McDavis will be remembered for his leadership and love of jellybeans

One thing you should know about President Roderick McDavis is his weakness is jellybeans. He has a wicked sense of humor. He eats salads for lunch every day. He loves fountain Coke. He personally signs each letter with a special, blue, felt-tipped pen. He reads every email and letter he receives and responds to almost all of them.

In serving on the staff of a university president, you have the great honor of being in that unique, safe, personal space where the president can be himself. That space is a necessary refuge that allows the president to recharge from his demanding role as the public face of the institution. 

Being part of his non-public space also means you get to know the person for who they are, not how the public may portray them. Presidents are people too.

This is who Rod McDavis is.

He is selfless, curious, caring, humble, private and generous. He married his high school sweetheart. He holds things deeply in his heart but knows that his presidency is not about him or his passions. Rather, his presidency is about so much more.

He understands leadership is about the student who comes to office hours, crying, desperate because she is the oldest of 10 children and is spending all the money she can scrape together to fill her gas tank to drive from Athens to Columbus to work the only job she can find. His response is to find her a job, on campus, in his office where he and his team can make sure she is supported, safe and fed. And we all cried and cheered for her when she walked on stage to receive her OHIO degree.

He is the president who cheers the loudest at Bobcat games and comes to the office the next day hoarse from all of his yelling.

He is the president who speaks to classes but doesn’t publicize or tweet about it because it is a special moment he looks forward to each time and wants to keep it close to his heart rather than earn points with the public.

He is the person who is the first to say thank you and the last to take credit. He is the person who bleeds green and has committed himself to service, education, and, yes, social justice.

Jennifer Kirksey serves as President’s Chief of Staff. She is two-time alumna from Ohio University and holds a bachelor’s in journalism and a master’s in organizational communication. She also wrote for The Post during her time as an undergraduate at OHIO.

Several years ago President McDavis and City Council members agreed to have periodic discussions.  At the first meeting all Council members attended. Representing the University were President McDavis and another staff person from his office. The discussion went well; we agreed to meet again. However, at the next meeting President McDavis was accompanied by several University vice presidents, administrators and the Provost.  My first thought was whether the President had more University personnel for a more even balance of University and community.

What became apparent was that the President brought the University professionals to the meeting to provide fuller discussion and enable the larger group to provide information and updates to questions. With that more in-depth discussion came the possibility to build on the energy to pursue issues facing the community and the University.  One recent outcome is a task force, charged to work on how we can address affordable housing in the Athens community, with a commitment from both Athens and Ohio University to continue to work on housing.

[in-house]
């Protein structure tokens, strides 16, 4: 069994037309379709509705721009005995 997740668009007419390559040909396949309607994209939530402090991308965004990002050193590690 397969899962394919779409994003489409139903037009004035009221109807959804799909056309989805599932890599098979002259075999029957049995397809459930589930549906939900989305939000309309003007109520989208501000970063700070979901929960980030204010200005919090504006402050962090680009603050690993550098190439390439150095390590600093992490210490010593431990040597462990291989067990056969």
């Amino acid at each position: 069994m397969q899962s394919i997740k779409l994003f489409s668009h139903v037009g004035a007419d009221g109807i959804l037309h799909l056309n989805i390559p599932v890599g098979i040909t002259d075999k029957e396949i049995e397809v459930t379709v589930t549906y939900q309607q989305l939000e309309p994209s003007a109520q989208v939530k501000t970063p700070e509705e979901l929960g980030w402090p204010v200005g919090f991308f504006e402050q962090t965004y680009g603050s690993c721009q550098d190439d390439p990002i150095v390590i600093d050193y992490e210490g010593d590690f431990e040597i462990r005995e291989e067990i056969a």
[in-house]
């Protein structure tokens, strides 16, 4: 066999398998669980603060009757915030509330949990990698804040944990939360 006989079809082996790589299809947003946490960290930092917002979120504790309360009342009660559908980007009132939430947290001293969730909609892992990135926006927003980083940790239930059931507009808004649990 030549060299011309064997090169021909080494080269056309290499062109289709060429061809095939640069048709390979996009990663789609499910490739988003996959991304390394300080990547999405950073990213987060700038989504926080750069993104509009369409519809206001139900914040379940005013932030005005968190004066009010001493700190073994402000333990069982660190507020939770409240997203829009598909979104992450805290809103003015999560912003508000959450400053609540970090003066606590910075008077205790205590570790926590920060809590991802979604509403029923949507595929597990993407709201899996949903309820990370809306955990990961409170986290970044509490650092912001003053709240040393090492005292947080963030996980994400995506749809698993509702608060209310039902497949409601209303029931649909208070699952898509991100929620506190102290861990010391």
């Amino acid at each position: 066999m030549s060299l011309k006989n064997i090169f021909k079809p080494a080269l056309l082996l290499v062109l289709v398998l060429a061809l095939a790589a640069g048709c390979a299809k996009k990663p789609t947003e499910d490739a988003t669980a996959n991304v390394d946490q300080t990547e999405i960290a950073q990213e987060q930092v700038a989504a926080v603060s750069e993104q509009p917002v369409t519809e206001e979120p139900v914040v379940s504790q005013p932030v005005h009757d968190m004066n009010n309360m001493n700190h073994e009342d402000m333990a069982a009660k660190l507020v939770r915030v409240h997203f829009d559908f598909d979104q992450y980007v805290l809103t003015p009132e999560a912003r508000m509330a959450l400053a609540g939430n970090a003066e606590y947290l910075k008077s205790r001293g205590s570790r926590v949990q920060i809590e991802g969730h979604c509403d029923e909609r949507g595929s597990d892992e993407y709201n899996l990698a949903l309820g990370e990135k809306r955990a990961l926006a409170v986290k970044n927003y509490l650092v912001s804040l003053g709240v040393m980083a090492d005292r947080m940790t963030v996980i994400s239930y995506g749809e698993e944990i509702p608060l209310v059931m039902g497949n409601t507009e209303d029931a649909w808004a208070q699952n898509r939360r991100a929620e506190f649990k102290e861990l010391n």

Whether President McDavis is speaking at one of these joint meetings with Council members or with students and community members at Beautification Day or at Martin Luther King Day activities, he has drawn us together to have Athens work to become a stronger, more inclusive community.

Chris Knisely is City Council President of Athens, Ohio.

I am extremely proud of the leadership of President McDavis during his time at Ohio University.  As an area resident, I appreciate his effort to not only make Ohio University a leader in providing access to higher education, but also to use the talent of faculty and students to enrich and improve the lives of the people in the region.

I will miss President McDavis and his leadership in higher education in Ohio. Our governor, John Kasich, asked President McDavis to help lead several initiatives, including the capital budget process. I remember him coming to meet with Governor Kasich to be thanked for his leadership, only to be asked by the governor to address another issue within higher education. President McDavis is a problem solver who has also been an effective advocate for higher education in Ohio.

As Chancellor of the Ohio Department of Higher Education, I will miss his support.  He is someone whose counsel I sought frequently. When I became Chancellor, President McDavis was one of the first people to support my appointment, and he vouched for me with his fellow presidents.  He and his wife, Deborah, are two of the nicest and most gracious people I know.  As a fellow Bobcat, I wish them well as they continue their journey and continue to make a difference for students.

John Carey is Chancellor of Higher Education in the state of Ohio as well an Ohio University Alumnus.

Development by: Hannah Debenham / Digital Production Editor

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The McDavis Issue

OU President Roderick McDavis is leaving February 17. The Post looks back at his time as Ohio's president. Click this box to read the rest of the stories from this issue.